Eventually, all of the parties filed motions for summary judgment. The Bank's motion for summary judgment alleged that the basis for the federal lawsuit was that the purchase price exceeded the actual value of the business and that the settlement was paid out of the trust because the trust was not entitled to receive the inflated purchase price. Accordingly, the Bank claimed that it was proper to use trust assets to pay the settlement and attorney fees. The court granted the Bank's motion, but only with respect to the attorney fees issue. The Trustee appeals this ruling (3--96-0330).

In the Rudman Executors' motion for summary judgment against the Trustee and the Bank, they alleged that the provisions of the Joint Tortfeasor Contribution Act barred any contribution claim against them by either the Trustee or the Bank. Further, the Rudman Executors alleged that the indemnity claims asserted by the Bank and the Trustee were barred as a matter of law. The trial court granted summary judgment in favor of the Rudman Executors on the contribution counts. Both the Bank and the Trustee appeal this ruling (3--96--0329 & 3--96--0330 respectively). The court denied the Rudman Executors' motion for summary judgment on the indemnity counts, and we granted the Rudman Executors leave to appeal (3--96--0565) pursuant to Supreme Court Rule 308 (155 Ill. 2d R. 308).

The Rudman Executors also filed a motion for attorney fees pursuant to Supreme Court Rule 137 (134 Ill. 2d R. 137). In that motion they pointed out that both the Trustee and the Bank filed court documents that alleged the existence of a federal court judgment against Rudman despite the fact that the federal court record clearly stated that no judgment was ever entered. The court denied this motion, and the Rudman Executors appeal (3--96--0324).


Litigation Expenses (3--96--0330)

We address first whether the trial court erred by granting the Bank summary judgment on the issue of litigation expenses.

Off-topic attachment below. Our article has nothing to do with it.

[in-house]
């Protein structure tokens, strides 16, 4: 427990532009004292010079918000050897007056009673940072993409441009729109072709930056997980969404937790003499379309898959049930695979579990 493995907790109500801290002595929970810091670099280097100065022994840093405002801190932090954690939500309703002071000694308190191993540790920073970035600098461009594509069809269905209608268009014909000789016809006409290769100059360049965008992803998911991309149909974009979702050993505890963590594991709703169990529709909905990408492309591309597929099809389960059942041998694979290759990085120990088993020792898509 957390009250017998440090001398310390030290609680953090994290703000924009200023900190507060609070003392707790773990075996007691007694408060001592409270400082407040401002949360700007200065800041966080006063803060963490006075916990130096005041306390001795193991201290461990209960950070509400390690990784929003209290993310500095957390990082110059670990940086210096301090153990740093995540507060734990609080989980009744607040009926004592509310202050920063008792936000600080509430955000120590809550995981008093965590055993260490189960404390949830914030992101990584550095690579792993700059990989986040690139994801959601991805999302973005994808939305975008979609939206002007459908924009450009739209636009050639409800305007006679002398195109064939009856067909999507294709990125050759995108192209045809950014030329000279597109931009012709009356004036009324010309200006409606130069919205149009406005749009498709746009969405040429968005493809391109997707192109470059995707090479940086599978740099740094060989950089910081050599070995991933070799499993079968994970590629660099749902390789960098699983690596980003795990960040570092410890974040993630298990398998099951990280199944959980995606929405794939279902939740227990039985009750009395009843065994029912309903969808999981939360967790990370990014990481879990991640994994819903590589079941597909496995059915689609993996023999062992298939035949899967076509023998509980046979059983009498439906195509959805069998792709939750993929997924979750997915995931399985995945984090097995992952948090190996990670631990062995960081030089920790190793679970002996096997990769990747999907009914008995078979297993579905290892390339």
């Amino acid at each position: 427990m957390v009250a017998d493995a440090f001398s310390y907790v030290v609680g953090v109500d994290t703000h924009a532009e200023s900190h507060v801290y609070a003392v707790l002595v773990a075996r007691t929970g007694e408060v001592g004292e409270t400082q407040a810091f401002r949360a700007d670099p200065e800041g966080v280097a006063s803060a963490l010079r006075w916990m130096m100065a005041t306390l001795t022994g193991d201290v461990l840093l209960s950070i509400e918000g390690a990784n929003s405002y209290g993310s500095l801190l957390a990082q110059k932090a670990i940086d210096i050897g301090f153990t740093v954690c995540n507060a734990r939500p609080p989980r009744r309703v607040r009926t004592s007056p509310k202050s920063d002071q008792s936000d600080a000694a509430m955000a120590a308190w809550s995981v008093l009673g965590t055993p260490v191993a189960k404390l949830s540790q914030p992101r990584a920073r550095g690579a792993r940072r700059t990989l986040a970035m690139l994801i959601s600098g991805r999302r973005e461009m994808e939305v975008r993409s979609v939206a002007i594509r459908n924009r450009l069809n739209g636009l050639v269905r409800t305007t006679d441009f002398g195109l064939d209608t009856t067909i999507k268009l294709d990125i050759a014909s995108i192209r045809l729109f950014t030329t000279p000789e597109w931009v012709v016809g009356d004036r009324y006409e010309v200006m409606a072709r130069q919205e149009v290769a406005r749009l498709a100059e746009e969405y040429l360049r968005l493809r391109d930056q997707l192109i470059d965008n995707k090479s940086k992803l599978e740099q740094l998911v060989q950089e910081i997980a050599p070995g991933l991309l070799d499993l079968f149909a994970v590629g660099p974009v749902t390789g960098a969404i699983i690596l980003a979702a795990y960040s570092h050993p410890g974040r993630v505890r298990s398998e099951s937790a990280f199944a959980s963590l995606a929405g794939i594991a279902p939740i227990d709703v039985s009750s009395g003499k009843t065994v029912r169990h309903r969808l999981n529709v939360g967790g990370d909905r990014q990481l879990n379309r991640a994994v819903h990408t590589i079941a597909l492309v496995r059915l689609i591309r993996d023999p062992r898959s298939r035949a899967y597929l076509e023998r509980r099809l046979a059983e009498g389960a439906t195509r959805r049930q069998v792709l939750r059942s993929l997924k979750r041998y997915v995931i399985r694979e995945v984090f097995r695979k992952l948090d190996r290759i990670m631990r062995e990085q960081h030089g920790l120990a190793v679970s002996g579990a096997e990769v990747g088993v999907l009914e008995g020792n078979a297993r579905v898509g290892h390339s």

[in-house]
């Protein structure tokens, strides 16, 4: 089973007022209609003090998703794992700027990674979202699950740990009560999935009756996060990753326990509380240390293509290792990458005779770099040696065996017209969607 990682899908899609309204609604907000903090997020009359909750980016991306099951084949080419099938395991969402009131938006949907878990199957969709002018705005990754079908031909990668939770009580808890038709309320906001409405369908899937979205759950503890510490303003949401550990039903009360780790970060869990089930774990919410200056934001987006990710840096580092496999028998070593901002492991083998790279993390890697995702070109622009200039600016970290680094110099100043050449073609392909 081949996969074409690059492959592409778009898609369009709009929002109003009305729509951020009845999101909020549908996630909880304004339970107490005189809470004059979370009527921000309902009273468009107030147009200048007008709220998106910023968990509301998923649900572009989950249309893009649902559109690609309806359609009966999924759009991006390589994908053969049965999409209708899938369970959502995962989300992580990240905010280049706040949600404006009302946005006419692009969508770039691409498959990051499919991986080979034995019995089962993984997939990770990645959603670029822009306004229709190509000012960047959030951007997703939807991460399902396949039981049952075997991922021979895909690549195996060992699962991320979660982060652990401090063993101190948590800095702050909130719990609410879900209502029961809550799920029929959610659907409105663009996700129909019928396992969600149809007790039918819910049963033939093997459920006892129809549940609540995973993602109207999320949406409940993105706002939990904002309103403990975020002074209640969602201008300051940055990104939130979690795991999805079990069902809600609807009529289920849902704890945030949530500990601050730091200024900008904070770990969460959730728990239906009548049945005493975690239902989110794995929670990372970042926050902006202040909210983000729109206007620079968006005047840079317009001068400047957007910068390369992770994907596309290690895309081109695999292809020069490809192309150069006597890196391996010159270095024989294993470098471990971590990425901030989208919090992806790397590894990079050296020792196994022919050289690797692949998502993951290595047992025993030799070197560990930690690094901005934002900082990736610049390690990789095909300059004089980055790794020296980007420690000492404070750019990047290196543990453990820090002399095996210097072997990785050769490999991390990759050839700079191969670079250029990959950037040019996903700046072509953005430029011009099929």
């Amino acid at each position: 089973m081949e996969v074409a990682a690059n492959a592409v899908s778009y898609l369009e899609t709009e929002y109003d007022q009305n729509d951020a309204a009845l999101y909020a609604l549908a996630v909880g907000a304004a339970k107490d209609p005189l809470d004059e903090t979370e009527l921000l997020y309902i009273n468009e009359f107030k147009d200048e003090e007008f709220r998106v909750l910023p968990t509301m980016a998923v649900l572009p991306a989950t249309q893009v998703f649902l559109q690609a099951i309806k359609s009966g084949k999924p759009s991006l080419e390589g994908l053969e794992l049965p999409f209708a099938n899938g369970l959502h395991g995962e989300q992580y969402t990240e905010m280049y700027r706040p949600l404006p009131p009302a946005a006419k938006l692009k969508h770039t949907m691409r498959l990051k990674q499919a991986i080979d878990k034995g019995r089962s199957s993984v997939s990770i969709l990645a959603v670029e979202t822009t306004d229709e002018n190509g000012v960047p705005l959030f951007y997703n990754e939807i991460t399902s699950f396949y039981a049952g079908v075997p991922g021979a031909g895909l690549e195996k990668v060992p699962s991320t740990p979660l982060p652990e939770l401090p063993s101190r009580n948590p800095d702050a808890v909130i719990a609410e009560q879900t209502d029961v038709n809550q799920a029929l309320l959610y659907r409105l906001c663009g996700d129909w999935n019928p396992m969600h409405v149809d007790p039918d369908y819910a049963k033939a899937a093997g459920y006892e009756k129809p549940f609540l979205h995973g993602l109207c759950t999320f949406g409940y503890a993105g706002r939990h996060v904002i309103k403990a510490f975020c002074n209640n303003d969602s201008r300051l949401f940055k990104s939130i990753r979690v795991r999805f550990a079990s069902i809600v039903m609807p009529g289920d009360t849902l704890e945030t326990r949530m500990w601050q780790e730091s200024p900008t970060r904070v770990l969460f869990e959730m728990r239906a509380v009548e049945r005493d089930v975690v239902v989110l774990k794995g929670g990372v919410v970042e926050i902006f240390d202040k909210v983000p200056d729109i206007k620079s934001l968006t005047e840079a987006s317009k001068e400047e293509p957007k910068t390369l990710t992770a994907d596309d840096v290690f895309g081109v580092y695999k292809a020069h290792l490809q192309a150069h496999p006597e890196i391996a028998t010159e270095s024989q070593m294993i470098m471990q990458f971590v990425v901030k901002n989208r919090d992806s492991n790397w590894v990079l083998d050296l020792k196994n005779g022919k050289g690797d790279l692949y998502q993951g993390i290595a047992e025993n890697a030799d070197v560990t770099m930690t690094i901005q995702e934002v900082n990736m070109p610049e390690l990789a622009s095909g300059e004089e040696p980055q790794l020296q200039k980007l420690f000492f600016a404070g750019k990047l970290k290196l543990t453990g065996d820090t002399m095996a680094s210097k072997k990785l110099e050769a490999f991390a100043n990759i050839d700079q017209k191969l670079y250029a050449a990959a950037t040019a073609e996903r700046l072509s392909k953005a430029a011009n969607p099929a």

A fiduciary relationship exists between the executor of a will and the beneficiaries under the will ( Edwards v. Lane, 331 Ill. 442, 451, 163 N.E. 460, 463 (1928)), and the use of discretionary language in a will does not alter the applicable standard of care with which that discretion is to be exercised (see Martin v. McCune, 318 Ill. 585, 149 N.E. 489 (1925)). Because an executor has no authority to bind the estate by a contract, a contract entered between an executor and a third person binds the executor personally. Thomas v. Gouwens, 25 Ill. App. 3d 663, 323 N.E.2d 829 (1975). Similarly, an executor is personally liable for any liability arising from an allegedly wrongful act ( In re Estate of Wagler, 217 Ill. App. 3d 526, 577 N.E.2d 878, 160 Ill. Dec. 553 (1991)), and the executor is entitled to reimbursement from the estate for such liability only if he acted with good faith and common prudence (see Wahl v. Schmidt, 307 Ill. 331, 138 N.E. 604 (1923)). An executor is not entitled to reimbursement from the estate for litigation expenses if the litigation was carried out as a result of the executor's own misconduct. Marshall v. Coleman, 187 Ill. 556, 58 N.E. 628 (1900); see also Edwards v. Lane, 331 Ill. 442, 451-52, 163 N.E. 460, 463-64 (1928) (executor not entitled to reimbursement for litigation costs if litigation is carried on for the benefit of the executor rather than the estate).

A motion for summary judgment should be granted only where the pleadings, depositions, admissions and affidavits show that no genuine issue of material fact exists and that the moving party is entitled to judgment as a matter of law. Carruthers v. B.C. Christopher & Co., 57 Ill. 2d 376, 313 N.E.2d 457 (1974). An appellate court's review of a summary judgment order must be confined to the record as it existed when the trial court ruled on the motion. Rayner Covering Systems, Inc. v. Danvers Farmers Elevator Co., 226 Ill. App. 3d 507, 589 N.E.2d 1034, 168 Ill. Dec. 634 (1992). This court ...